During a ringing session on the Country Park this week, we encountered a number of recently-fledged young birds, and this is also the time that adults start to moult and renew their plumage. It was certainly the case with Chiffchaffs today – we trapped and ringed a few, and all but one were a newly-fledged youngsters. The remaining bird was an adult, which had already started to moult ready for its southbound migration.
As can be seen from the images, they become very scruffy and all the body, wings and tail start to be renewed. The image of the wing shows two brand new primary feathers in their waxy sheaths just starting to grow, whilst the tips of the old ones are worn and abraded (with just the feather shaft remaining).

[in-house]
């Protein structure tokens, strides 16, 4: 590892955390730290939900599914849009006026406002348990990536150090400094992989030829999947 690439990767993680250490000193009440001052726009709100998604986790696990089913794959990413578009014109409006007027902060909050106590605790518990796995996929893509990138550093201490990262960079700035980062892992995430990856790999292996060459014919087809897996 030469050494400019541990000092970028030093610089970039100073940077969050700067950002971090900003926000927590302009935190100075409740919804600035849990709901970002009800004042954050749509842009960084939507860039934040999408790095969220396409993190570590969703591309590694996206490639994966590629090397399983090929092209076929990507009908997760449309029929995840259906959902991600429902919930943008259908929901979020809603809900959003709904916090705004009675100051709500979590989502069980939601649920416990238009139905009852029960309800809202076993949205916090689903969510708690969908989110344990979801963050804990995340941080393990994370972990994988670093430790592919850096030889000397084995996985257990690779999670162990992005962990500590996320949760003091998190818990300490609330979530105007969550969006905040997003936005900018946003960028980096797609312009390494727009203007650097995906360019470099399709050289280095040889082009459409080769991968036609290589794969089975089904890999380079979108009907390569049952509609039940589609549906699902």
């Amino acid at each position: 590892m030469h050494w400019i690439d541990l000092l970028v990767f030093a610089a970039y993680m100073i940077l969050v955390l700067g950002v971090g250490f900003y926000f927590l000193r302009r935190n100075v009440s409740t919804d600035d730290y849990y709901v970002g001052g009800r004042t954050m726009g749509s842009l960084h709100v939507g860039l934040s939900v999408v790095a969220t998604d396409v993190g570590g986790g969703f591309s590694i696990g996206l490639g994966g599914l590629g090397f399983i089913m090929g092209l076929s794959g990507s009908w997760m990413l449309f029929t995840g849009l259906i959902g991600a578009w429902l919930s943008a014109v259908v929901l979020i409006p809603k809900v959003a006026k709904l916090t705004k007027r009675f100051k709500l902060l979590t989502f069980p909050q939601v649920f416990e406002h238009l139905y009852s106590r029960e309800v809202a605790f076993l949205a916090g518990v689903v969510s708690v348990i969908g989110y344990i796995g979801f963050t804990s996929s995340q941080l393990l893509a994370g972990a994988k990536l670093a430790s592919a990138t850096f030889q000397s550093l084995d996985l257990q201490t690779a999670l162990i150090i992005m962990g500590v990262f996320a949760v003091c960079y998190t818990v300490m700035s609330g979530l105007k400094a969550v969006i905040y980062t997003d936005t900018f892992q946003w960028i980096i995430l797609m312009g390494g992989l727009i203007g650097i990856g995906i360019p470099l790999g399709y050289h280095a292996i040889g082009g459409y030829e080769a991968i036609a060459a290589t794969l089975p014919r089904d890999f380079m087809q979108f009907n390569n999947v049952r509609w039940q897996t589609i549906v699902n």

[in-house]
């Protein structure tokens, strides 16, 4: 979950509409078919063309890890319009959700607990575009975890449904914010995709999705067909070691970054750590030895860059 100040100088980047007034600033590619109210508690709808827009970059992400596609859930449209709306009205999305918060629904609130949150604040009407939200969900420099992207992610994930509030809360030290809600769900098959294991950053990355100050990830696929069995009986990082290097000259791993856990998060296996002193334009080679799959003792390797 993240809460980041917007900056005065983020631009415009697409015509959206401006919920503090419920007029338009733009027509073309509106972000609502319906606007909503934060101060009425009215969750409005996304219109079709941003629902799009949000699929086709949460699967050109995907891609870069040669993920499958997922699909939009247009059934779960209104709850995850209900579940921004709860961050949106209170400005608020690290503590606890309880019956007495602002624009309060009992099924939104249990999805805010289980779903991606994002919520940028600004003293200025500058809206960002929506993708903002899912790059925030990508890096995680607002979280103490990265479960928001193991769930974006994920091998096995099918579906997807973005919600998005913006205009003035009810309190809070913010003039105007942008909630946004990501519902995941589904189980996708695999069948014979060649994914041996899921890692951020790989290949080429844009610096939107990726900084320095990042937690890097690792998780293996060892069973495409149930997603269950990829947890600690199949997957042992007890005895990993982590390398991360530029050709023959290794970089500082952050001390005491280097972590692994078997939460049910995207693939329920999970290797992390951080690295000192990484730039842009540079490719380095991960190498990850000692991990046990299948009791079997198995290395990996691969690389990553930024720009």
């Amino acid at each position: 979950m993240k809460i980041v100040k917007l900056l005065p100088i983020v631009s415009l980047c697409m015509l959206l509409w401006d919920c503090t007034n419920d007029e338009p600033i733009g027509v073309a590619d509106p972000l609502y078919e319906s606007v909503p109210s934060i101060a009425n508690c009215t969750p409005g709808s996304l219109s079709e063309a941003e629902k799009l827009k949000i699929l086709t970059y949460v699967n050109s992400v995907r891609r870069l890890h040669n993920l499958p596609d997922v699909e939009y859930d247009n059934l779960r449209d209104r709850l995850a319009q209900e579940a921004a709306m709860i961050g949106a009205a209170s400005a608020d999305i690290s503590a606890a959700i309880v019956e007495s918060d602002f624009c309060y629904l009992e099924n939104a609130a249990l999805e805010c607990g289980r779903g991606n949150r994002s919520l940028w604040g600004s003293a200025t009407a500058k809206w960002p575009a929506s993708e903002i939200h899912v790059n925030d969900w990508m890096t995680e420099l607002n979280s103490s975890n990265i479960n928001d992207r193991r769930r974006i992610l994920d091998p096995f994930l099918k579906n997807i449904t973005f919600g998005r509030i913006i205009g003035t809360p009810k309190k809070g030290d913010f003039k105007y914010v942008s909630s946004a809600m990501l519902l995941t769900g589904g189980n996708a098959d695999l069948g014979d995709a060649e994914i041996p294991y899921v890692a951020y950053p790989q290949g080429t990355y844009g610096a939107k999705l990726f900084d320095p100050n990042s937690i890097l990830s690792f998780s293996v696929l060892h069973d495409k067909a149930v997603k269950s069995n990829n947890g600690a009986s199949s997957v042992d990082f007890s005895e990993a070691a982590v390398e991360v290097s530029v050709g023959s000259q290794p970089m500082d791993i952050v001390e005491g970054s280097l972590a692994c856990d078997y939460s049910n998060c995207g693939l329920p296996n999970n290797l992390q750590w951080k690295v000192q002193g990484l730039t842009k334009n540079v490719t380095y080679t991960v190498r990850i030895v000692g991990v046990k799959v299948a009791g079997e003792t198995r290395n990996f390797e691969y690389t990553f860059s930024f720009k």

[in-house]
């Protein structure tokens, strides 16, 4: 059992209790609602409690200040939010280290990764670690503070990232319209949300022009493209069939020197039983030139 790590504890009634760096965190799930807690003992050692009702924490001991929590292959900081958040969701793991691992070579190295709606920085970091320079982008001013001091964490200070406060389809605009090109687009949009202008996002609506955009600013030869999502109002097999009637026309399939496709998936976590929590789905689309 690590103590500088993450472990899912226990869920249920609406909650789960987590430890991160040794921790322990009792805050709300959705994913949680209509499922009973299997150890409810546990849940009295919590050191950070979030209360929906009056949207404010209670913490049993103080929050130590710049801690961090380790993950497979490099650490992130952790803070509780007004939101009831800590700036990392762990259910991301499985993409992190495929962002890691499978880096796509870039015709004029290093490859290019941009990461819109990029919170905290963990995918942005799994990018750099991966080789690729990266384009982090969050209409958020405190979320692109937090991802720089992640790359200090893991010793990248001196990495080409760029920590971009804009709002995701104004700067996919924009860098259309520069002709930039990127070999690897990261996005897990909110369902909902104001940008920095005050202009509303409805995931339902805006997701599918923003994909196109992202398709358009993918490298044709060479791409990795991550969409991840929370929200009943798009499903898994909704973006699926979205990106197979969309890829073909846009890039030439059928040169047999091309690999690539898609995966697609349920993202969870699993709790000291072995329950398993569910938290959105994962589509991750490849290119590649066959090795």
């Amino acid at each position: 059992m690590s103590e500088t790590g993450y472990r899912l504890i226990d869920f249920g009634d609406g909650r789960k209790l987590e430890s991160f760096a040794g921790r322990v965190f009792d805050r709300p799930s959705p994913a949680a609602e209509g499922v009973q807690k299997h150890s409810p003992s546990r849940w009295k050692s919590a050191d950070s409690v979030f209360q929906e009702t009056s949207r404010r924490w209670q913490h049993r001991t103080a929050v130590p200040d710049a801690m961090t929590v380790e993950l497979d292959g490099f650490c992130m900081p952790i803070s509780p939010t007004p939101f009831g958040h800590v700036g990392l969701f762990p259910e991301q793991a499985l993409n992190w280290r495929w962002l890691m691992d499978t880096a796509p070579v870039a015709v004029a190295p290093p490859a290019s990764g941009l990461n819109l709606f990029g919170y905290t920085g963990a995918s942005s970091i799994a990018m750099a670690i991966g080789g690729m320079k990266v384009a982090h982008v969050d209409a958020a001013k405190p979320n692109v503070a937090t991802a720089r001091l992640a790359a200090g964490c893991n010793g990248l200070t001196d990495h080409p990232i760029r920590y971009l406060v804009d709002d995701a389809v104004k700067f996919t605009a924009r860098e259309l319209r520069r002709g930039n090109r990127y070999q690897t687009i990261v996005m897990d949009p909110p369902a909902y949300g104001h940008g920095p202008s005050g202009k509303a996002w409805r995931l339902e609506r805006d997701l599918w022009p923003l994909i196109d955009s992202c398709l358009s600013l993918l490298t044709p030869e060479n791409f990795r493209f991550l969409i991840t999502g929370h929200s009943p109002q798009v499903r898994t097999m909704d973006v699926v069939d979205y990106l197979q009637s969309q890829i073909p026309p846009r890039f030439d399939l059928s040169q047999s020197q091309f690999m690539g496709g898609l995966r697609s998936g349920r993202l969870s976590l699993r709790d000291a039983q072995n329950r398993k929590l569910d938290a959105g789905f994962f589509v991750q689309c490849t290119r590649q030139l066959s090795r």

Willow Warblers and Chiffchaffs carry out the same moult process at this time of year, and in the field this can cause an identification problem, especially if the bird doesn’t call.
The below image is of a bird from a few years ago which had lost all its tail (which can be seen growing) and was rapidly renewing its body feathers and some of the primaries. These species try and complete at least part of the moult before they make the long journey south for the winter.
Words and pictures by Peter J. Dunn